Remember when Google Maps was incredibly innovative and exciting? Well check out these fantastic mapping tools, each with brilliant interactive ways for students to get involved (and literally put themselves on the map) in new and exciting ways!
1. Quik Maps
Quick, easy to use and best of all, free, Quik maps does exactly what it quite wittily says on the tin – allows you to ‘doodle on Google’! Pull up Google maps and add your own routes, drawings and annotations. It has a huge variety of possible classroom uses, from working out the best routes between towns and cities to getting students to draw their own versions of famous landmarks on the geographically accurate locations!
Fantastic for class projects following on from a group trip, Atlas allows users to add photographs and comments to maps. So students can modify a map of the area they visited with photos from the trip to illustrate what they did in each location, as well as adding commentary and review in text form. Fabulous for uploading reports on class trips to school blogs, or for encouraging students to create a diary of their holiday or vacation travel and activities to share in class and beyond.
3. Map Skip
This fantastic crowd-sourced project turns the map into a patchwork of individuals’ shared memories and experiences. Just hover over the thousands of icons on any given town to see others’ photographs and stories of time spent there – encourage students to add to the map or use it as the basis for storytelling or research – anything goes! Sounds, stories and photos can all be shared, so pupils could be encouraged to create their own personal story or memory about a special place and share it in a creative way.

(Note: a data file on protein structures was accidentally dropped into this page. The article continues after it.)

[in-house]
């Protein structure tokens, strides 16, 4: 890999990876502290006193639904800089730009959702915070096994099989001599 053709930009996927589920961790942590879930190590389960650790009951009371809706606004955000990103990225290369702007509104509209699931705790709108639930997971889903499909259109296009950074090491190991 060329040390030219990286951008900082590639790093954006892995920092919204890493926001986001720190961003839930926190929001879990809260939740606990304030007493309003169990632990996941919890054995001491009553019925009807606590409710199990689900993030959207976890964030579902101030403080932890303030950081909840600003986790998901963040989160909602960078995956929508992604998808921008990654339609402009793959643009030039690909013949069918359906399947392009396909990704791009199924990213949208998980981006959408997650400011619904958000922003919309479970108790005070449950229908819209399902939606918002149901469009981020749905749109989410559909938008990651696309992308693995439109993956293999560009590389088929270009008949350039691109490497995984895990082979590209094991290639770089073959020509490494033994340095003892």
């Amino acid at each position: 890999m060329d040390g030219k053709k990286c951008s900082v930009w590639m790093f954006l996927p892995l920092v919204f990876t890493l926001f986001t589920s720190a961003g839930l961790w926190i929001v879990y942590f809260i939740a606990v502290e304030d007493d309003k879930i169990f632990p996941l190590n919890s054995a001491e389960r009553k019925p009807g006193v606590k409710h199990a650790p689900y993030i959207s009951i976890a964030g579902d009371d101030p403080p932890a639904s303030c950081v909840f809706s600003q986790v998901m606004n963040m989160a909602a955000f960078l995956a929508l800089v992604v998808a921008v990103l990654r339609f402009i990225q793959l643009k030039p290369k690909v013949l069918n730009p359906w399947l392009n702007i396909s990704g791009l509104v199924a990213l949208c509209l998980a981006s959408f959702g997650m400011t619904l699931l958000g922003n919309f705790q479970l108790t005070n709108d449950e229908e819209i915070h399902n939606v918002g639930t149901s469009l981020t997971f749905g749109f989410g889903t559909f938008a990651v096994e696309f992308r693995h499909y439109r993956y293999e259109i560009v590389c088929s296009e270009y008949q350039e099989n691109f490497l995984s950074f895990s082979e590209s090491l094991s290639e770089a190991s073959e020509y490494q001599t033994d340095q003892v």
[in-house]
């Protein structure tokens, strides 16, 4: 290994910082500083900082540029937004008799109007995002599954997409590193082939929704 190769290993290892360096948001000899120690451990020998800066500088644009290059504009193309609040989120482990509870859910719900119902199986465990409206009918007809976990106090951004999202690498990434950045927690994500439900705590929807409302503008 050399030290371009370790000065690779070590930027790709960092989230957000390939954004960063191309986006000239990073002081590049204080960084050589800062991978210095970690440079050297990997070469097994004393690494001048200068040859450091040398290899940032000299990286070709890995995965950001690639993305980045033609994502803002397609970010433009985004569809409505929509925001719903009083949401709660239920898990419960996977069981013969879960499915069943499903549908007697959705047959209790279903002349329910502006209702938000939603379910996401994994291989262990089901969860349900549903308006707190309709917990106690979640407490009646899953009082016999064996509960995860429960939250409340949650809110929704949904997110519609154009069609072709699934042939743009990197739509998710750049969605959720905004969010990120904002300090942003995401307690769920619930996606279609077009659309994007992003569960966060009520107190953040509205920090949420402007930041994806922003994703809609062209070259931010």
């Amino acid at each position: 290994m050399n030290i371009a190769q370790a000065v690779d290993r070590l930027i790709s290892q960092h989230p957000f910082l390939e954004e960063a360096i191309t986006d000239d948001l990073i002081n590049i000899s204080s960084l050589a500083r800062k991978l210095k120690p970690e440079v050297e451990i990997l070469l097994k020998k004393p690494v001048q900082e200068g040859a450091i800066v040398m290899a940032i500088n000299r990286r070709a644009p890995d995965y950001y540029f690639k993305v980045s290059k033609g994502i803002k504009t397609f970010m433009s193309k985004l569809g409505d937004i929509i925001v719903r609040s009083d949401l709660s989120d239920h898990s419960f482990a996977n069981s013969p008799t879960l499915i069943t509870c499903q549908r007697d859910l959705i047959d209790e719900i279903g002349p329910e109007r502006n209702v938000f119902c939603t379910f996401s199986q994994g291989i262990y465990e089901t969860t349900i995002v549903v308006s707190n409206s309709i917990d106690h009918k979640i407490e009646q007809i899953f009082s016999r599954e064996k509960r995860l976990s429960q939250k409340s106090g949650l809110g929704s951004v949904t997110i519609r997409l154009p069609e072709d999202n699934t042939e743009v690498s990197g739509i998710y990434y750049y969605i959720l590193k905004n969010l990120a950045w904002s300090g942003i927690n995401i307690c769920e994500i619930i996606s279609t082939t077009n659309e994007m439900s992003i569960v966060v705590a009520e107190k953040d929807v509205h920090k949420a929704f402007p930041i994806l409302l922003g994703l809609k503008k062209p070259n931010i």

Genius in its simplicity, this brilliant website allows users to upload video and audio of a particular route and then sets it alongside an interactive map showing the progress of the virtual tour. So students could video themselves walking the streets of their hometown, for example, giving a commentary like a tour guide, then upload it to play alongside a map showing their route as the video progresses!
This brilliant mapping tool encourages students to consider geographical, cultural and ethical issues by comparing the living conditions and environment in their home country with that of others around the world. The site gives clear, simple historical facts about countries and comparisons on fascinating aspects such as oil consumption, class, healthcare and unemployment – a great tool to use from the geography to the anthropology classroom.
What ways have you used digital maps in the classroom? And what other mapping tools have you explored to increase engagement?
Image courtesy of Flickr, scratchpost